What We Read This Week: Our Investigative News Roundup
Trump’s Secret Chinese Supporters
By the numbers, there is no bigger advocate of President Donald Trump on Facebook than The Epoch Times, reports NBC News.
The small New York-based nonprofit news outlet has spent more than $1.5 million on about 11,000 pro-Trump advertisements in the last six months, according to data from Facebook’s advertising archive. That’s more than any organization outside of the Trump campaign itself and more than most Democratic presidential candidates have spent on their own campaigns. Those video ads — in which unidentified people thumb through a newspaper to praise Trump, peddle conspiracy theories about the “Deep State,” and criticize “fake news” media strike a familiar tone in the online conservative news ecosystem.
The Epoch Times looks like many of the conservative outlets that have gained followings in recent years. But it isn’t.
Behind the scenes, the media outlet’s ownership and operation is closely tied to Falun Gong, a Chinese spiritual community with the stated goal of taking down China’s government. It’s that motivation that helped drive the organization toward Trump, according to interviews with former Epoch Times staffers, a move that has been both lucrative and beneficial for its message. Former practitioners of Falun Gong told NBC News that believers think the world is headed toward a judgment day, where those labeled “communists” will be sent to a kind of hell and those sympathetic to the spiritual community will be spared. Trump is viewed as a key ally in the anti-communist fight, former Epoch Times employees said.
The Old College
Search “pre-college” on GoFundMe.com and you’ll find dozens of campaigns from hopeful students dazzled by the allure of two weeks on an elite campus. “Going to the Summer @ Brown PreCollege Program would give me a preview of what life would be like if I attend the school of my dreams,” reads a 2018 campaign by Benjina, from Newark, N.J. These posts reflect the growing trend of summer “pre-college” programs at the nation’s most prestigious universities, says The Washington Monthly. Of the top 40 schools ranked in U.S. News & World Report, all but one —Dartmouth — offer some sort of summer program for high school students and, in some cases, even middle schoolers. These programs can offer precocious teens an enriching, hands-on preview of college life. But they also exploit both the allure of brand-name universities and families’ anxieties about an increasingly cut-throat college admissions process in which “summer experiences” matter.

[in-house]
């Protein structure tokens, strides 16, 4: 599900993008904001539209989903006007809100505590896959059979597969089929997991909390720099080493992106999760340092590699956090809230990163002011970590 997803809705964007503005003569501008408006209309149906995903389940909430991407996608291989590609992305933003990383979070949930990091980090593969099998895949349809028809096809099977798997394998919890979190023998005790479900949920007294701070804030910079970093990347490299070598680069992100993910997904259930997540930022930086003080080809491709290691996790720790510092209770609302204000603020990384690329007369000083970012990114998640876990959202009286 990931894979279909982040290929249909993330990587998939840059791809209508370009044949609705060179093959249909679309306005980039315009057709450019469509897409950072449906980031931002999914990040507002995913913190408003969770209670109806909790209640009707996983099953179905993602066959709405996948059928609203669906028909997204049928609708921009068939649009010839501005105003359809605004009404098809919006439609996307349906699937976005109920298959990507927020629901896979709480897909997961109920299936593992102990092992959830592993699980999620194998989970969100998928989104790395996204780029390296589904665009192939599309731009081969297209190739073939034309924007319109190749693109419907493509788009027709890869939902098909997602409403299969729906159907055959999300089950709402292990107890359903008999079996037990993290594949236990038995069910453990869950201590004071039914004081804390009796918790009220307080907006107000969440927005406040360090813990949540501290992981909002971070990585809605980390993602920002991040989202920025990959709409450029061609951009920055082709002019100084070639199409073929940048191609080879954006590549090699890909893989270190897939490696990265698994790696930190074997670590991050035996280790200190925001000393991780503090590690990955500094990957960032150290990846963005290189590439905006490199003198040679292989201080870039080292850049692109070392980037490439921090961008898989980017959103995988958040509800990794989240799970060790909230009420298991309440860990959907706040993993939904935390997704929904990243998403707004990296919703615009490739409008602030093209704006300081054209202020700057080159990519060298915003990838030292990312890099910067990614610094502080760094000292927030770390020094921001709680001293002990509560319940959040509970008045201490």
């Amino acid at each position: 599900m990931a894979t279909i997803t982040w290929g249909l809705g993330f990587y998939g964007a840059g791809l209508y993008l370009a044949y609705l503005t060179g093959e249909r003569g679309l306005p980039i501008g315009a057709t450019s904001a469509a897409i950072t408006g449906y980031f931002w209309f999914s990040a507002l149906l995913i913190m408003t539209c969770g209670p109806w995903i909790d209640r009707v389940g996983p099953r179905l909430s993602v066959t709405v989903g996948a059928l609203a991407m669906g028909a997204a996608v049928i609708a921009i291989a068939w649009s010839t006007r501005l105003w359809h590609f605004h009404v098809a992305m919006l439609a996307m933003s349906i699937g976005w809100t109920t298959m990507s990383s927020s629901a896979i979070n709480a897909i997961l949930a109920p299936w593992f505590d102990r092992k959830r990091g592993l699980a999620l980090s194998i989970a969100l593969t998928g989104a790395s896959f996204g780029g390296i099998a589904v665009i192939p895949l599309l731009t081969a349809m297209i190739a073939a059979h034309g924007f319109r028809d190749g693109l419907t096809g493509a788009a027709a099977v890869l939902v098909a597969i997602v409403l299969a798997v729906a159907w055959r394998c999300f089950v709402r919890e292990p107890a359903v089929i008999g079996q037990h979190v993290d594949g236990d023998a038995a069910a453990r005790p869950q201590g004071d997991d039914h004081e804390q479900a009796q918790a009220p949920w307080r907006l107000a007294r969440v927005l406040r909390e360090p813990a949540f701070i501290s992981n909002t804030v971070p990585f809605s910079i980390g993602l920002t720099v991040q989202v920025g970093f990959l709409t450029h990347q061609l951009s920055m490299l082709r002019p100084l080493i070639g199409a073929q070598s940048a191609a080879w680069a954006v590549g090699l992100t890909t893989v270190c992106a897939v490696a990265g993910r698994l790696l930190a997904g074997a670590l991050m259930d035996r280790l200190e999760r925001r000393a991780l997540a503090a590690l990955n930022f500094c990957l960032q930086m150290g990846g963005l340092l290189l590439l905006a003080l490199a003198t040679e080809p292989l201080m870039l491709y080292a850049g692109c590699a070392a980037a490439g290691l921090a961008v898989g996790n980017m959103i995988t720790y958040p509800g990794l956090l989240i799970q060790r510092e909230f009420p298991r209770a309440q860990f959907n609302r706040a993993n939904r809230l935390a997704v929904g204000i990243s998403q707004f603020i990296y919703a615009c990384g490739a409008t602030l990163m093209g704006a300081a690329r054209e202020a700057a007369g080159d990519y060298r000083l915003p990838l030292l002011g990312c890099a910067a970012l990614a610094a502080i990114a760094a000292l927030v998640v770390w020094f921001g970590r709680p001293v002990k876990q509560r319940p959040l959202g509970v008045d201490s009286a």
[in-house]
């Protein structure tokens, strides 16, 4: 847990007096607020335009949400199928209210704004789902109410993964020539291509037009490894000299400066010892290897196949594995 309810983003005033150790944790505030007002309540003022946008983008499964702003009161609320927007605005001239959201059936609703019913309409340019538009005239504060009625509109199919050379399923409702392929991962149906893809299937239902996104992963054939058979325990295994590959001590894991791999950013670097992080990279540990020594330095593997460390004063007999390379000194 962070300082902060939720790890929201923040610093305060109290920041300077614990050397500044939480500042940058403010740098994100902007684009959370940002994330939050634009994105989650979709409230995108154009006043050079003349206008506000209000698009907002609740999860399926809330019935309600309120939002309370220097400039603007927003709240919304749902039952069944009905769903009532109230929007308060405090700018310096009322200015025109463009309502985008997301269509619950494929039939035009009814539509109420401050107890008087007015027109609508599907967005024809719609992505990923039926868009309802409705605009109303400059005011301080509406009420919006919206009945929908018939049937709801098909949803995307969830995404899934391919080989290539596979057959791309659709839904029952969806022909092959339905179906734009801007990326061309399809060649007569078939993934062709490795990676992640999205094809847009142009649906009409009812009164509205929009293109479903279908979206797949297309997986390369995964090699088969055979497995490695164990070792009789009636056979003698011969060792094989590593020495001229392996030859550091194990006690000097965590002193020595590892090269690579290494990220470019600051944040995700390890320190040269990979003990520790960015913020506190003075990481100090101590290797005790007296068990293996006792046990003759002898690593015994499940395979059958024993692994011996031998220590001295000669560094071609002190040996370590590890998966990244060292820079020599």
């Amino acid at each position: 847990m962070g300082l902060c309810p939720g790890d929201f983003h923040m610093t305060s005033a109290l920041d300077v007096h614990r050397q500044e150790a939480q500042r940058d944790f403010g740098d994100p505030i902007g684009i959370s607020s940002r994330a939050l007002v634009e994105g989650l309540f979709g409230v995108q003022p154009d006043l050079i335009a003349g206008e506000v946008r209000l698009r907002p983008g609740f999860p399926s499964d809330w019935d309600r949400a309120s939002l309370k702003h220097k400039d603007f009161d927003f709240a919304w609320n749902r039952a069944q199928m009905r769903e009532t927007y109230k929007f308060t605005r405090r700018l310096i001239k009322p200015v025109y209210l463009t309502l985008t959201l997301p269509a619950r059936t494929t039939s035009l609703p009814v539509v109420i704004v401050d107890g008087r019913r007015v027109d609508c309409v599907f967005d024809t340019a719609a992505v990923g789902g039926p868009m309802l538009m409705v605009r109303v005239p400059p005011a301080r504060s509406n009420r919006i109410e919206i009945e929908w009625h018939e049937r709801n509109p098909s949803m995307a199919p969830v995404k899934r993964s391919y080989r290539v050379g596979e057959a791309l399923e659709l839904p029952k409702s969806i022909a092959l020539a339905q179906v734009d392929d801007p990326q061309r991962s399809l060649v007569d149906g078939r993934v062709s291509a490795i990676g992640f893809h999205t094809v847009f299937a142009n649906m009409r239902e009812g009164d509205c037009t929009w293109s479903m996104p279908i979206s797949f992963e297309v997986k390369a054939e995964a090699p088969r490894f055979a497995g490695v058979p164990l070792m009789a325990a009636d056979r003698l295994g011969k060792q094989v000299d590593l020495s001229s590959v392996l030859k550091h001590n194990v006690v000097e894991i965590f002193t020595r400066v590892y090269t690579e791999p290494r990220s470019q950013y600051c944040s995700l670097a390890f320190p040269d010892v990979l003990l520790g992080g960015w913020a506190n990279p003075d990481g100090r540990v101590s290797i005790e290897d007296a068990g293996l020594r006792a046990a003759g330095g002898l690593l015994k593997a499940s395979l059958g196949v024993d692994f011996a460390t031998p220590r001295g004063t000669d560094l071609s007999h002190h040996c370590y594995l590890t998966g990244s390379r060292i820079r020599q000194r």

West Virginia Has Its Own Trump-Like Problem
West Virginia lawmakers are calling for a thorough re-examination of the state’s ethics rules following a Charleston Gazette-Mail and ProPublica investigation of the conflicts of interest created by Gov. Jim Justice’s ownership of the fabled Greenbrier resort.
One central proposal initiated by state Sen. William Ihlenfeld would make West Virginia the first state to mandate that governors place all of their assets into a blind trust, something Justice, the wealthiest man in the state, has refused to do. Under such an arrangement, business holdings are placed under the control of an independent manager, shielding the public official from at least the appearance of a conflict.
Justice, a billionaire, has faced questions about how his vast business empire intersects with his job running the state, raising stark similarities to the ethical entanglements of Trump. Government agencies paid for more than $106,000 in meals and lodging at the luxury resort since Justice became governor. State officials have also sought — and won — special permission to attend conferences at the hotel and to feature the iconic property in a state advertising campaign.
Bringing the GWOT Home
The suddenly popular idea of launching a domestic version of the Global War on Terror (GWOT) — proposed in the wake of mass shootings in El Paso and Dayton — is one of the worst ever, writes James Risen in The Intercept, challenging an op-ed written by two former high-ranking government officials. This time, they want the war on terror to be at home, focused on white supremacist extremists. That would be the wrong answer to the problem of rising violence by white supremacists. It is a serious issue that will require serious thought and action. But simplistic answers like launching a domestic war on terror would certainly lead to unintended consequences that would cascade for decades, and might be worse than those that stemmed from the original global war on terror. They simply raise the notion of turning America into an anti-terror war zone. That kind of vague rhetoric is exactly how the original war on terror got sold to the American people. Expansive new powers were granted to the government to fight this worldwide war, while old rules and regulations that were supposedly anachronistic and in the way of the fight against terrorism were eliminated — or illegally skirted. Eighteen years later, the results are in. The global war on terror has been a catastrophe.